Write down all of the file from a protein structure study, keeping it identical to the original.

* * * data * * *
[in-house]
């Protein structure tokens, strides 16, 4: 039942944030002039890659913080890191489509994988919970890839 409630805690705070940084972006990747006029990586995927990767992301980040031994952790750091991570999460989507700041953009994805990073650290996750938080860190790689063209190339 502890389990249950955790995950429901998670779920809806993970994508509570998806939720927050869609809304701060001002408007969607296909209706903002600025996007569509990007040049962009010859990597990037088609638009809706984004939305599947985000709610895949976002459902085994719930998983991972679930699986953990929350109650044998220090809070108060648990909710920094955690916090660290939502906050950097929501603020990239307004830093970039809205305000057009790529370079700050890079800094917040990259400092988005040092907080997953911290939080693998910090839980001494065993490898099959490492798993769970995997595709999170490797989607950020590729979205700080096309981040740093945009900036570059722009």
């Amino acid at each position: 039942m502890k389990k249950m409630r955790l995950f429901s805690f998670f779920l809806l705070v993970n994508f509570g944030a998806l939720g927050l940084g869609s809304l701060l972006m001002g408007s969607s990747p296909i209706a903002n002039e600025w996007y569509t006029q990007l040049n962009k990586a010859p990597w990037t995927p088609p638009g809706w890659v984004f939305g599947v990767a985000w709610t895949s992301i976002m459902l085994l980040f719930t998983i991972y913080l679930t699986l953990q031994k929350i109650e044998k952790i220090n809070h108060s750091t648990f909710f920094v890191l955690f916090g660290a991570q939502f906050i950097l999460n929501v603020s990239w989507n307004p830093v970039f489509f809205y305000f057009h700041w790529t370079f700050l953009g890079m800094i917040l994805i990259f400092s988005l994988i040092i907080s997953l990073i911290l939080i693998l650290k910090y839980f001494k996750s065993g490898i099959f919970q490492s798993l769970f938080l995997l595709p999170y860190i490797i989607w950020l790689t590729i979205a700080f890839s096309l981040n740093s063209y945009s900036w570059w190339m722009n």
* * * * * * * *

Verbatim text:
[in-house]
């Protein structure tokens, strides 16, 4: 039942944030002039890659913080890191489509994988919970890839 409630805690705070940084972006990747006029990586995927990767992301980040031994952790750091991570999460989507700041953009994805990073650290996750938080860190790689063209190339 502890389990249950955790995950429901998670779920809806993970994508509570998806939720927050869609809304701060001002408007969607296909209706903002600025996007569509990007040049962009010859990597990037088609638009809706984004939305599947985000709610895949976002459902085994719930998983991972679930699986953990929350109650044998220090809070108060648990909710920094955690916090660290939502906050950097929501603020990239307004830093970039809205305000057009790529370079700050890079800094917040990259400092988005040092907080997953911290939080693998910090839980001494065993490898099959490492798993769970995997595709999170490797989607950020590729979205700080096309981040740093945009900036570059722009």
């Amino acid at each position: 039942m502890k389990k249950m409630r955790l995950f429901s805690f998670f779920l809806l705070v993970n994508f509570g944030a998806l939720g927050l940084g869609s809304l701060l972006m001002g408007s969607s990747p296909i209706a903002n002039e600025w996007y569509t006029q990007l040049n962009k990586a010859p990597w990037t995927p088609p638009g809706w890659v984004f939305g599947v990767a985000w709610t895949s992301i976002m459902l085994l980040f719930t998983i991972y913080l679930t699986l953990q031994k929350i109650e044998k952790i220090n809070h108060s750091t648990f909710f920094v890191l955690f916090g660290a991570q939502f906050i950097l999460n929501v603020s990239w989507n307004p830093v970039f489509f809205y305000f057009h700041w790529t370079f700050l953009g890079m800094i917040l994805i990259f400092s988005l994988i040092i907080s997953l990073i911290l939080i693998l650290k910090y839980f001494k996750s065993g490898i099959f919970q490492s798993l769970f938080l995997l595709p999170y860190i490797i989607w950020l790689t590729i979205a700080f890839s096309l981040n740093s063209y945009s900036w570059w190339m722009n």